News Video | Policy | GPs | Hospitals | Medical | Mental Health | Welfare | Search

 

Macular Degeneration: Early Detection Saves Sight


Macular Degeneration (MD) is the leading cause of blindness in NZ with one in 7 people over 50 years of age having some evidence of MD and the incidence increases with age. Many people dismiss the early warning signs of MD, accepting vison loss as a normal part of the ageing process.

Macular degeneration (MD) affects the central vision impacting on the ability to drive, read, watch television, undertake many hobbies and recognise faces. Loss of vision impacts on lifestyle and independent ageing associated with the risks of: falls and fracturing hips; developing depression; inability to access health services and earlier admission to nursing homes.

Today we are at the cusp of the most significant demographic change of the 21st century. By 2030, 1 in 4 people will be over 65 years of age. This group will also be living for longer than previous generations and 41% of them DO NOT KNOW about this eye disease.

To halt a potential epidemic of blindness, we need to be proactive to save sight so that New Zealanders can live well in old age. Macular Degeneration NZ (MDNZ) is a Charitable Trust with the vision to reduce the incidence and impact of MD in New Zealand, increase awareness and promote early detection to the 1.5 million ‘at risk’ New Zealanders.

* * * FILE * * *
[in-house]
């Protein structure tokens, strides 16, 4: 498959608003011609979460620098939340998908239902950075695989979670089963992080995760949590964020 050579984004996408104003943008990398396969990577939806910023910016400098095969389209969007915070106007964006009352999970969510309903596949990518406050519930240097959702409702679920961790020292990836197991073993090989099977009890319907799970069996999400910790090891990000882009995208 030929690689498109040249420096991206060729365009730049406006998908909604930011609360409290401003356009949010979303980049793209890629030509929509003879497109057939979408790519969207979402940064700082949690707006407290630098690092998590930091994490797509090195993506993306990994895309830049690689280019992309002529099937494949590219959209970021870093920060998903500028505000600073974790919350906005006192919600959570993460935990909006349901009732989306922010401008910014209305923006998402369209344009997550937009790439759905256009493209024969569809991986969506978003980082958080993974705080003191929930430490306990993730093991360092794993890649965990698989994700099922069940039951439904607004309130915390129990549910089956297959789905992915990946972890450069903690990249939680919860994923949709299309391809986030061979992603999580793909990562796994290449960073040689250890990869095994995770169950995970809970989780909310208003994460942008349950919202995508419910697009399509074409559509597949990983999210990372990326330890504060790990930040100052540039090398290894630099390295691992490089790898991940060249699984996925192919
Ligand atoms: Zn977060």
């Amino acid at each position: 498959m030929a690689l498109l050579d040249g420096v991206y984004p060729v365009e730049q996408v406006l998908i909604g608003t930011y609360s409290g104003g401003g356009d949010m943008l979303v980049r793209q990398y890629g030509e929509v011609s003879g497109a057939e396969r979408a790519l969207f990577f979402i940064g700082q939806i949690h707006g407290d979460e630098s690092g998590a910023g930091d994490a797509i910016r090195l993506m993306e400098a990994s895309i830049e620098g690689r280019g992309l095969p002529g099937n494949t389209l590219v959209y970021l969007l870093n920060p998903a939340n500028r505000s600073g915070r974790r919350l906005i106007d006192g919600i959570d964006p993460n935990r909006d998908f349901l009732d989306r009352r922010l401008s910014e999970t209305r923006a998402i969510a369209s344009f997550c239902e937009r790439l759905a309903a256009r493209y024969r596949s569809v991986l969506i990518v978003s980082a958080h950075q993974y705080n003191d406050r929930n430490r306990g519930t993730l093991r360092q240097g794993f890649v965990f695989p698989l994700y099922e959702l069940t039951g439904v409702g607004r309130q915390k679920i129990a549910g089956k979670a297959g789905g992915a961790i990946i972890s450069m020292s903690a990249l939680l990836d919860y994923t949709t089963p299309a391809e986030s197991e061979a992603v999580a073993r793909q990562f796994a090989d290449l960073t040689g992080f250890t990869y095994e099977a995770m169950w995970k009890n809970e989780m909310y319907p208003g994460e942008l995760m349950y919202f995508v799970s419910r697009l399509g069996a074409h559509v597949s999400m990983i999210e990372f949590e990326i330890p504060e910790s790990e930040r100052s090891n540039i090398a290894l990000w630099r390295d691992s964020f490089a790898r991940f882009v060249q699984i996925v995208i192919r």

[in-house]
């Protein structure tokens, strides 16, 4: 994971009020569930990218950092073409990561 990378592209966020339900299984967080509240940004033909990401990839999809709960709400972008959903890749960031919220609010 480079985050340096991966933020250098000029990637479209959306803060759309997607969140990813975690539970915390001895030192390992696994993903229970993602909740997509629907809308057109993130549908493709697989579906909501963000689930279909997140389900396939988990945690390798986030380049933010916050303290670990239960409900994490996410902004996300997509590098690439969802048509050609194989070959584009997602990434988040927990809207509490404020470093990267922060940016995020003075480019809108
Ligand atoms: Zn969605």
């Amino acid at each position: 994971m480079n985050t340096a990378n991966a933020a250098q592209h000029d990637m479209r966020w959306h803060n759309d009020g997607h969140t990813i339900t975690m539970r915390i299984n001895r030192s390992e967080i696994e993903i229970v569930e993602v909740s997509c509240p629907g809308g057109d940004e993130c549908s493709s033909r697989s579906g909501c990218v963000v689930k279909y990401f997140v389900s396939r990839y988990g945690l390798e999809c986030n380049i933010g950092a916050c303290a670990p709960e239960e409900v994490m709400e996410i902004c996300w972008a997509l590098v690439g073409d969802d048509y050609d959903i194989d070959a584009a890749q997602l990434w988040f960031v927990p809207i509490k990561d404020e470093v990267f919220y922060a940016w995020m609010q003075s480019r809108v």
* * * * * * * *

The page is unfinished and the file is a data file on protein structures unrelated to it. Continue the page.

On Saturday 30 November MDNZ will host a free seminar in Auckland where local Ophthalmologist Dr Dianne Sharp will share the latest information on treatments and the management of this chronic disease, Macular Degeneration. Information packs will be available on the day.

Date: Saturday 30 November Time: 10.00am -11.30am

Venue: Quality Hotel Parnell, 10-20 Gladstone Road, Parnell

To register to attend this free Seminar phone 0800 MACULA (622 852) or email info@mdnz.org.nz

ends

© Scoop Media

 
 
 
Culture Headlines | Health Headlines | Education Headlines

 


Howard Davis: Three Stocking Stuffers from Te Papa Press

Te Papa has published three wonderfully informative and beautifully produced volumes that describe the people and cultures encountered during Cook's voyages and the Māori cultural treasures he discovered there. More>>


40 Years On: Prime Minister Delivers Erebus Apology

"That loss, in and of itself, was huge. It sent ripples across the country, and trauma that those who weren’t directly affected would probably struggle to fathom. But that loss and grief was compounded. It was undeniably worsened by the events that followed." More>>

ALSO:

The Testaments: Margaret Atwood Announces Three NZ Events

The evening will also feature Atwood’s remarkable career, her diverse range of works and why she has returned to the fictional world of Gilead 34 years later. More>>

Transit Of Mercury: Historic Viewing Recreated

Keen stargazers gathered at Te Whanganui o Hei on the Coromandel Peninsula to watch a rare astronomic event this morning. More>>

Forest And Bird: Hoiho Crowned Bird Of The Year For 2019

Widely considered an underdog, the valiant hoiho (yellow-eyed penguin) has won Bird of the Year, a first for seabirds in the competition's 14-year history. More>>

ALSO:

 
 
 
 
 

LATEST HEADLINES

  • CULTURE
  • HEALTH
  • EDUCATION
 


 
  • Wellington
  • Christchurch
  • Auckland